Angina pectoris is the name given to episodes of chest pain caused by myocar- dial ischemia secondary to CAD. Angina affects around 1% of the adult population and its prevalence rises with increasing age. The severity and prog- noses of angina depends upon the degree of coronary artery narrowing and has a varied clinical presentation. The average annual mortality rate in the UK is about 4% per year.
Angina is often unmistakable because the pain is precipitated by physical
exertion, particularly in cold weather, and is relieved by rest. Affected individuals
may describe a sense of tightness, heaviness, compression or constriction of the chest, sometimes radiating to the left arm or jaw. Emotion (anger or anxiety) and stress (fear or pain) can induce angina by leading to the release of
catecholamines (epinephrine [adrenaline] and norepinephrine [noradrenaline]) from the adrenal cortex. These hormones result in an increased heart rate (tachycardia), a raised blood pressure (reactive hypertension), and vasoconstriction of the coronary circulation. Consequently an increased cardiac workload is accom- panied by a paradoxical drop in blood flow and myocardial ischemia occurs – resulting in angina.
Variants of angina include:
- Stable angina: pain only on exertion and relieved in a few minutes by rest and sublingual glyceryl trinitrate (GTN)
- Decubitus angina: pain on lying down
- Vasospastic (variant or Prinzmetal) angina: caused by coronary artery spasm
- Acute coronary syndrome (unstable angina): angina at rest or of sudden onset with a rapid increase in severity. This is due to a transient subtotal
obstruction of a coronary vessel and is a medical emergency
- Cardiac syndrome X: clinical features of angina but normal coronary arter- ies on angiogram. It is thought to be due to a functional abnormality of the coronary microcirculation.
Some drugs such as nicorandil used in the management of unstable angina, can produce severe oral ulceration (Figure 1.5).
The diagnosis of angina is primarily a clinical one. Physical examination and investigations may be normal. The individual’s risk factors for CAD should be carefully assessed.
Investigations may include:
- Resting electrocardiogram (ECG): during pain there may be ST segment depression with a flat or inverted T-wave. The ECG is usually normal
between episodes of angina
- Exercise ECG testing: positive in approximately 75% of people with severe CAD
- Myocardial perfusion scans (thallium-201): to highlight ischemic myocardium
- Coronary angiography: to assess coronary blood flow in diagnostically challenging cases. Occasionally gastro-esophageal reflux disease (GORD) and chest wall disease may mimic angina.
Risk factors for CAD (cigarette smoking, physical inactivity, obesity,
hypertension, diabetes mellitus, hypercholesterolemia) should be identified and cor- rected. Prognostic therapies for angina include:
- Aspirin: inhibits platelet aggregation by preventing the synthesis of throm- boxane A2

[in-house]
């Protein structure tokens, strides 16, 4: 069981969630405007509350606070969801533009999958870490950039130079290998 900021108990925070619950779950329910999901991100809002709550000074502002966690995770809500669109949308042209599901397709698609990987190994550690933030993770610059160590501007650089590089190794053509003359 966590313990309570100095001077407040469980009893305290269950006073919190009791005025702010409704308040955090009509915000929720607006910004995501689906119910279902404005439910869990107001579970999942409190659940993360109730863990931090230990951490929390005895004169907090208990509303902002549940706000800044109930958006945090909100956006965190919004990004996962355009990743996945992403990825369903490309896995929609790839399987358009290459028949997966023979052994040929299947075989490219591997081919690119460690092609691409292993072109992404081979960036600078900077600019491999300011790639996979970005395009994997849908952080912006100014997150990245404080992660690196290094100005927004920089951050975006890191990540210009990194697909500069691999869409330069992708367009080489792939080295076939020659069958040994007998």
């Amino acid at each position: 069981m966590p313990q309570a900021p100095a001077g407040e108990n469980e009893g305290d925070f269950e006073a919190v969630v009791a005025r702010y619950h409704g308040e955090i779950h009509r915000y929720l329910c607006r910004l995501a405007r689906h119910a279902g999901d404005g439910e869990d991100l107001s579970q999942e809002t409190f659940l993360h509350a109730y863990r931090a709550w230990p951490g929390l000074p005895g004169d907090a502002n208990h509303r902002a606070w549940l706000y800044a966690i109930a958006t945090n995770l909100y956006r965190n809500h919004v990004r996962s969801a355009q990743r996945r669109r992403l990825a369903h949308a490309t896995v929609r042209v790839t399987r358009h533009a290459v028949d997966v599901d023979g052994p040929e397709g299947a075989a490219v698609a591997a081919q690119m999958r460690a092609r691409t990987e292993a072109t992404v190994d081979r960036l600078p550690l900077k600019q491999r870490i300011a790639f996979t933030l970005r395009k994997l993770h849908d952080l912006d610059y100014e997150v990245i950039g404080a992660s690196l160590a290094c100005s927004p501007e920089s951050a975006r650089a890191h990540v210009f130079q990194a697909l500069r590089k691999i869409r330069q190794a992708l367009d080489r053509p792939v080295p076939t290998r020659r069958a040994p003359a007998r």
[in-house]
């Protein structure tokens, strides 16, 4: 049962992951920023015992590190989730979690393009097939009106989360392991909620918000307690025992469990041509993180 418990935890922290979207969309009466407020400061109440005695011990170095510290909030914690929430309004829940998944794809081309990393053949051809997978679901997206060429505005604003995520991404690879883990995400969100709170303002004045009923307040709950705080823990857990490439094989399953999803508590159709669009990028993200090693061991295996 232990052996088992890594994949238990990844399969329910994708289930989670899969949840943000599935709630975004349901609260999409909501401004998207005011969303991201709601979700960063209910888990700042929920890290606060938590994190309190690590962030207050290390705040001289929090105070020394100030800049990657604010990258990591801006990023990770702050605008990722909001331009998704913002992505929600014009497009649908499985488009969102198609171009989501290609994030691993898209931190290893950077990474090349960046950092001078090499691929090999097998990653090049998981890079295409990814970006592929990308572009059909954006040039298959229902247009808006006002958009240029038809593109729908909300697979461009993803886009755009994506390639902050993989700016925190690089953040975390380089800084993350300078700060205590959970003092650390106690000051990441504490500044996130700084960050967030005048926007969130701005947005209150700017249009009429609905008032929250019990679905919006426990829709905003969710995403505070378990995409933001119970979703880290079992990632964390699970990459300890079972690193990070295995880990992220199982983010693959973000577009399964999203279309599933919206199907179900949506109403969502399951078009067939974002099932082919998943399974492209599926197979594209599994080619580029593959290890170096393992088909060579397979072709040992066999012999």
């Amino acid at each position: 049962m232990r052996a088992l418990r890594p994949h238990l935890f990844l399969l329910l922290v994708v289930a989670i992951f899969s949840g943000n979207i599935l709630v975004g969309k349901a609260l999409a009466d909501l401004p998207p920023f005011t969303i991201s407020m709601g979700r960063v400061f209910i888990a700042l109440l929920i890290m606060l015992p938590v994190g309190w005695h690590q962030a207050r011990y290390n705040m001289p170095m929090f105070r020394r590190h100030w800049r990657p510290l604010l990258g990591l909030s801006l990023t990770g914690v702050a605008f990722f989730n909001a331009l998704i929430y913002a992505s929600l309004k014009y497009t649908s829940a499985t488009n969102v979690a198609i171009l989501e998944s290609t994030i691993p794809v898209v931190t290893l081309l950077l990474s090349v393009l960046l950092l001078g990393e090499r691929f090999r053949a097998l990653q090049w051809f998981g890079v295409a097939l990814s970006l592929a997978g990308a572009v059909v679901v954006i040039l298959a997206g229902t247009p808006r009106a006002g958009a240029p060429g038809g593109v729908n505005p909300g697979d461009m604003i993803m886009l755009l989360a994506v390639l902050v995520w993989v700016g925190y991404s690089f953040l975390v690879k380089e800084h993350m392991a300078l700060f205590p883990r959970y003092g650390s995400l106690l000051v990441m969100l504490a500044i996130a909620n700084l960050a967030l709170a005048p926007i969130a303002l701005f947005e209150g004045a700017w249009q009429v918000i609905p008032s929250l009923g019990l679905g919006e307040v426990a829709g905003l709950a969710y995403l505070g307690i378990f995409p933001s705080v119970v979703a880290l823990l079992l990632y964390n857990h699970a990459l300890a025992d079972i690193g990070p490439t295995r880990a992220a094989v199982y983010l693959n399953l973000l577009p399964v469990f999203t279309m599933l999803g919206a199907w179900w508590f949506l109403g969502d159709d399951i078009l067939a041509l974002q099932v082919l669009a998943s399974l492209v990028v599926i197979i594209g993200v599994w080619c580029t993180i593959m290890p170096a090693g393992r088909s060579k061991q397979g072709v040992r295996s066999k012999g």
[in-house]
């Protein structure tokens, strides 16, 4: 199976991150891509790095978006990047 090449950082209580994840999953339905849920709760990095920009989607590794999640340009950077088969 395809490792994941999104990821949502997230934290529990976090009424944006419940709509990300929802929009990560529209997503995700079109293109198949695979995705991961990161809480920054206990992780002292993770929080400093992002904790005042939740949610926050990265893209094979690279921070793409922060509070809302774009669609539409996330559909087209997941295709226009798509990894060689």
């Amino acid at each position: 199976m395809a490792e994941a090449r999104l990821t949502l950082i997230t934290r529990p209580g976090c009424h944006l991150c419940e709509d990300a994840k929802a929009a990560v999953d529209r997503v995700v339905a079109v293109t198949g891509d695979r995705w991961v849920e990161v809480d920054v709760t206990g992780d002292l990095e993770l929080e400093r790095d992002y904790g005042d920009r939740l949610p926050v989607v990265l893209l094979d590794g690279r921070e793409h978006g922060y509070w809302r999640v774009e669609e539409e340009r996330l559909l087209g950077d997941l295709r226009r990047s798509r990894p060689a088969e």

- Glycoprotein IIb/IIIa receptor inhibitors: prevent adherence of fibrinogen to platelets and reduce thrombus formation, and are used in ‘high-risk’
individuals and patients with acute coronary syndrome
- Lipid-lowering drugs (e.g. statins): have been shown to lower mortality rates in patients with CAD.
During acute episodes of angina, pain is relieved by administering oxygen, sublingual GTN and reducing anxiety. When angina occurs more frequently long-acting nitrates (isosorbide mononitrate), b-adrenergic blocking drugs (atenolol), and calcium antagonists (amlodipine) are used to reduce cardiac oxygen demands. For angina that fails to respond to medical measures, cardiac revascularization techniques should be considered:
- Percutaneous transluminal coronary angioplasty (PTCA): stents (miniature wire coils) may be inserted into the coronary arteries to re-establish blood flow
- Coronary artery bypass grafts: to bridge severe obstructions in patients with extensive CAD.
Coronary artery disease (CAD) is caused by atheroma. It is the leading cause of death in the UK and results from a combination of genetic and lifestyle factors. Irreversible (fixed) risk factors include:
- Increasing age
- Gender: men are at greater risk than premenopausal women
- Family history of CAD.
Potentially reversible (modifiable) risk factors for CAD include:
- Cigarette smoking
- High blood cholesterol level: low density lipoproteins (LDL) are associated with a high risk of CAD, whilst high density lipoproteins (HDL) appear to be anti-atherogenic.
- Diabetes mellitus
- Obesity and lack of exercise.
The clinical presentation of CAD is reflective of the degree and duration of impaired coronary blood flow. Features include dizziness, shortness of breath, decreased exercise tolerance, chest pain (angina pectoris) and sometimes sudden death due to a catastrophic myocardial infarction (irreversible damage to cardiac muscle). Xanthelasmata may signify hyperlipidaemia. A chronically reduced blood supply to the myocardium progressively damages the heart muscle and may lead to cardiac arrhythmias and cardiac failure.